The Supreme Court, in a 5-3 decision, allowed Alabama Secretary of State John Merrill to ban curbside voting, staying a district court injunction that had allowed some counties to offer curbside voting in the Nov. 3 election amid the COVID-19 pandemic.
The Supreme Court’s majority in its order declined to write an opinion, but Justices Stephen Breyer, Elena Kagan and Sonya Sotomayor’s five-page dissent is included.
The lawsuit — filed by the NAACP Legal Defense and Educational Fund, Southern Poverty Law Center, American Civil Liberties Union, ACLU of Alabama and Alabama Disabilities Advocacy Program — was brought on behalf of several older Alabamians with underlying medical conditions.
“The District Court’s modest injunction is a reasonable accommodation, given the short time before the election,” the three dissenting justices wrote.
Sotomayor, who wrote the dissent, closed using the words of one of the plaintiffs in the case.
“Plaintiff Howard Porter Jr., a Black man in his seventies with asthma and Parkinson’s disease, told the District Court, ‘[So] many of my [ancestors] even died to vote. And while I don’t mind dying to vote, I think we’re past that – We’re past that time,’” Sotomayor wrote.
Alabama Secretary of State John Merrill on Wednesday applauded the Supreme Court’s decision.
“I am proud to report the U.S. Supreme Court has now blocked a lower court’s order allowing the fraudulent practice of curbside voting in the State of Alabama,” Merrill said in a statement. “During the COVID-19 pandemic, we have worked diligently with local election officials in all 67 counties to offer safe and secure voting methods – including through the in-person and mail-in processes. I am glad the Supreme Court has recognized our actions to expand absentee voting, while also maintaining the safeguards put into place by the state Legislature.”
“The fact that we have already shattered voter participation records with the election still being 13 days away is proof that our current voting options are easy, efficient, and accessible for all of Alabama’s voters,” Merrill continued. “Tonight’s ruling in favor of election integrity and security is once again a win for the people of Alabama.”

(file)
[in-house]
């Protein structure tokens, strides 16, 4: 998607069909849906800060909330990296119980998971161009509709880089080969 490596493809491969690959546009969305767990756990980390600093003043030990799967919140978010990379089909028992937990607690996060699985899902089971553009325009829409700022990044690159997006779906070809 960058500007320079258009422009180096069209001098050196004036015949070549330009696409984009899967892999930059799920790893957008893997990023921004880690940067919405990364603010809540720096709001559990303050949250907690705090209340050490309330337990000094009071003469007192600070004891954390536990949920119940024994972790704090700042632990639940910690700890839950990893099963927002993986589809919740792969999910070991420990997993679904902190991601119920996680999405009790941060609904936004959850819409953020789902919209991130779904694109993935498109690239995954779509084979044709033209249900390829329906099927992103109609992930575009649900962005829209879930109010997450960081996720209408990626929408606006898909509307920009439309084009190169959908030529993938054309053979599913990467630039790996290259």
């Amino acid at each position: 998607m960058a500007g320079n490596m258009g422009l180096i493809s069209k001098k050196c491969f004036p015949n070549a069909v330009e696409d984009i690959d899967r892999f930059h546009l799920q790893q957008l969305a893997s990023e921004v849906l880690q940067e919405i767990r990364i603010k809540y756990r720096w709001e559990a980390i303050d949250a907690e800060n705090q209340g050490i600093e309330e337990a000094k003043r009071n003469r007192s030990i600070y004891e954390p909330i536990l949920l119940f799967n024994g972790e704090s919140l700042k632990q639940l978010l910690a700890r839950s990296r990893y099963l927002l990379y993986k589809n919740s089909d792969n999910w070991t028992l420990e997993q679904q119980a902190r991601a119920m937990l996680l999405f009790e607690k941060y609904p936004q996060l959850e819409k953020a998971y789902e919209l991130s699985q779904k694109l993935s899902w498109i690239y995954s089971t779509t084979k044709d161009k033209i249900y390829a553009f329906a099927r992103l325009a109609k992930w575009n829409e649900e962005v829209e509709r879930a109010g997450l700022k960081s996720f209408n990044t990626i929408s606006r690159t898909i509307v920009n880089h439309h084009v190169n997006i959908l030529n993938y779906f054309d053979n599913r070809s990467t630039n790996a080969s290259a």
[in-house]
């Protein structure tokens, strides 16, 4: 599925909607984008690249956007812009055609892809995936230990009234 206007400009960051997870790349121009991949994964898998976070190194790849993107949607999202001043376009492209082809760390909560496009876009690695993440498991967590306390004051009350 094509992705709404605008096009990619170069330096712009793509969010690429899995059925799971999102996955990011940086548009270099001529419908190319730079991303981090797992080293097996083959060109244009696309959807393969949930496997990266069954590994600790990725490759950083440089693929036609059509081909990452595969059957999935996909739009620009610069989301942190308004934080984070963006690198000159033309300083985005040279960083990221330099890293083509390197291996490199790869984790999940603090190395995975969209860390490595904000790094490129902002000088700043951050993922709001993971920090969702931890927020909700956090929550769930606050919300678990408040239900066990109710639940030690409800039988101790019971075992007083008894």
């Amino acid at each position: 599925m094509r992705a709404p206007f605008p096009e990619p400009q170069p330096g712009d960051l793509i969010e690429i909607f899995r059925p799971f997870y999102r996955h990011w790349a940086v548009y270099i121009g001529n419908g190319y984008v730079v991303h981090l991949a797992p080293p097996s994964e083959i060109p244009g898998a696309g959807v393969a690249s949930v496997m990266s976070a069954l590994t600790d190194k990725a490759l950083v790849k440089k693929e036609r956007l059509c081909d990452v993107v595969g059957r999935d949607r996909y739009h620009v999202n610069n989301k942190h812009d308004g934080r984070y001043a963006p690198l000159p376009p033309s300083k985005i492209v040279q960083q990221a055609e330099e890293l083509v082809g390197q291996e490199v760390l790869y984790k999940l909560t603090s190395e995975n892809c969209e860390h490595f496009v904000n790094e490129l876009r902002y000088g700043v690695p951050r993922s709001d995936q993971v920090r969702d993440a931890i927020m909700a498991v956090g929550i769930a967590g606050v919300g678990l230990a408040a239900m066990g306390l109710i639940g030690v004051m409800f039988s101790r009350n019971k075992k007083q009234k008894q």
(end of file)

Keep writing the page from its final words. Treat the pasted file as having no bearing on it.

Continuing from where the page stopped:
Sherrilyn Ifill, president and director-counsel of the NAACP Legal Defense and Education Fund, expressed frustration after the ruling in a tweet.
“Another devastating loss for voters and a blow for our team fighting to ensure safe voting for Black and disabled voters in Alabama. With no explanation, the SCOTUS allows Alabama to continue making it as hard as possible for COVID-vulnerable voters,” Ifill wrote.
Curbside voting is not explicitly banned by state law in Alabama, but Merrill has argued that because the practice is not addressed in the law, he believes it to be illegal.
A panel of federal appeals court judges on Oct. 13 reversed parts of U.S. District Judge Abdul Kallon’s Sept. 30 order ruling regarding absentee voting in the upcoming Nov. 3 elections, but the judges let the previous ruling allowing curbside voting to stand.
In his Sept. 30 ruling, Kallon wrote that “the plaintiffs have proved that their fears are justified” and the voting provisions challenged in the lawsuit “unduly burden the fundamental Constitutional rights of Alabama’s most vulnerable voters and violate federal laws designed to protect America’s most marginalized citizens.”
Caren Short, SPLC’s senior staff attorney, in a statement said the Supreme Court’s decision has curtailed the voting rights of vulnerable Alabamians.
“Once again, the Supreme Court’s ‘shadow docket’ – where orders are issued without written explanation – has curtailed the voting rights of vulnerable citizens amidst a once-in-a-century public health crisis. After a two-week trial, a federal judge allowed counties in Alabama to implement curbside voting so that high-risk voters could avoid crowded polling locations,” Short said. “Tonight’s order prevents Alabama counties from even making that decision for themselves. Already common in states across the South and the country before 2020, curbside voting is a practice now encouraged by the Centers for Disease Control and Prevention (CDC). It should be a no-brainer to implement everywhere during a pandemic; the Alabama Secretary of State unfortunately disagrees, as does the Supreme Court of the United States.”